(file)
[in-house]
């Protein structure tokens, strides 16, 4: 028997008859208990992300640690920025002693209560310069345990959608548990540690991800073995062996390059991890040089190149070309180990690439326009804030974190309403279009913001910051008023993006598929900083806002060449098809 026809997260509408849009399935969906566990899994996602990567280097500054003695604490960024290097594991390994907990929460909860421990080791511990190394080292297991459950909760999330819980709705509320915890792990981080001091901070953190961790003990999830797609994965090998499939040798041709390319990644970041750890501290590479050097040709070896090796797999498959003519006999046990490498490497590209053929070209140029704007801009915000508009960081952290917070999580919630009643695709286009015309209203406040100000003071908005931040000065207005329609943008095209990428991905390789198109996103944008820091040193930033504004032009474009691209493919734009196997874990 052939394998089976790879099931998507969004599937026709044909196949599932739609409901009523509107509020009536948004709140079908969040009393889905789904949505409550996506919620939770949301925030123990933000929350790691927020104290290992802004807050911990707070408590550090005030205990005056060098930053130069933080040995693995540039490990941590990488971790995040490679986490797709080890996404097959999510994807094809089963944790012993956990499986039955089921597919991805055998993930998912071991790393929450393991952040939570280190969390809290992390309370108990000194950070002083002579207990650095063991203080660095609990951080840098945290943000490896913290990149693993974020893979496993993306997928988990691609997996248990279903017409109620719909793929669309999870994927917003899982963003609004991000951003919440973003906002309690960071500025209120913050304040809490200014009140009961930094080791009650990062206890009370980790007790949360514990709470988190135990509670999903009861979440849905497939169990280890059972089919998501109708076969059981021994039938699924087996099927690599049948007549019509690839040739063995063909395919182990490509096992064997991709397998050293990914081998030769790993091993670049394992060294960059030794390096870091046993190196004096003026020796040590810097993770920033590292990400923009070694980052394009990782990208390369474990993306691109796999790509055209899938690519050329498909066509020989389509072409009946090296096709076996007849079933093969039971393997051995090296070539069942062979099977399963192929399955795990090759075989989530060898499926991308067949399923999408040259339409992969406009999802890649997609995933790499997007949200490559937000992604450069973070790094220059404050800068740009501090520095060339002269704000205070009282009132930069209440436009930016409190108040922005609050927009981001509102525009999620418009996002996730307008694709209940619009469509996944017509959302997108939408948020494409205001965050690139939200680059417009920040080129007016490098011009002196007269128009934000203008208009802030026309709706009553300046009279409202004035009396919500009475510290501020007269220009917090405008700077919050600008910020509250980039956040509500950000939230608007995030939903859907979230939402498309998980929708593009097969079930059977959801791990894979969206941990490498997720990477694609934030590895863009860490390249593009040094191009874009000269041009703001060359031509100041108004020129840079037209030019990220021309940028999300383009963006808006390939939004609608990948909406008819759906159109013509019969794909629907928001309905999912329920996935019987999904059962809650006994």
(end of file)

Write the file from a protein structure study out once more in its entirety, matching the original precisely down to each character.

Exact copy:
[in-house]
């Protein structure tokens, strides 16, 4: 028997008859208990992300640690920025002693209560310069345990959608548990540690991800073995062996390059991890040089190149070309180990690439326009804030974190309403279009913001910051008023993006598929900083806002060449098809 026809997260509408849009399935969906566990899994996602990567280097500054003695604490960024290097594991390994907990929460909860421990080791511990190394080292297991459950909760999330819980709705509320915890792990981080001091901070953190961790003990999830797609994965090998499939040798041709390319990644970041750890501290590479050097040709070896090796797999498959003519006999046990490498490497590209053929070209140029704007801009915000508009960081952290917070999580919630009643695709286009015309209203406040100000003071908005931040000065207005329609943008095209990428991905390789198109996103944008820091040193930033504004032009474009691209493919734009196997874990 052939394998089976790879099931998507969004599937026709044909196949599932739609409901009523509107509020009536948004709140079908969040009393889905789904949505409550996506919620939770949301925030123990933000929350790691927020104290290992802004807050911990707070408590550090005030205990005056060098930053130069933080040995693995540039490990941590990488971790995040490679986490797709080890996404097959999510994807094809089963944790012993956990499986039955089921597919991805055998993930998912071991790393929450393991952040939570280190969390809290992390309370108990000194950070002083002579207990650095063991203080660095609990951080840098945290943000490896913290990149693993974020893979496993993306997928988990691609997996248990279903017409109620719909793929669309999870994927917003899982963003609004991000951003919440973003906002309690960071500025209120913050304040809490200014009140009961930094080791009650990062206890009370980790007790949360514990709470988190135990509670999903009861979440849905497939169990280890059972089919998501109708076969059981021994039938699924087996099927690599049948007549019509690839040739063995063909395919182990490509096992064997991709397998050293990914081998030769790993091993670049394992060294960059030794390096870091046993190196004096003026020796040590810097993770920033590292990400923009070694980052394009990782990208390369474990993306691109796999790509055209899938690519050329498909066509020989389509072409009946090296096709076996007849079933093969039971393997051995090296070539069942062979099977399963192929399955795990090759075989989530060898499926991308067949399923999408040259339409992969406009999802890649997609995933790499997007949200490559937000992604450069973070790094220059404050800068740009501090520095060339002269704000205070009282009132930069209440436009930016409190108040922005609050927009981001509102525009999620418009996002996730307008694709209940619009469509996944017509959302997108939408948020494409205001965050690139939200680059417009920040080129007016490098011009002196007269128009934000203008208009802030026309709706009553300046009279409202004035009396919500009475510290501020007269220009917090405008700077919050600008910020509250980039956040509500950000939230608007995030939903859907979230939402498309998980929708593009097969079930059977959801791990894979969206941990490498997720990477694609934030590895863009860490390249593009040094191009874009000269041009703001060359031509100041108004020129840079037209030019990220021309940028999300383009963006808006390939939004609608990948909406008819759906159109013509019969794909629907928001309905999912329920996935019987999904059962809650006994």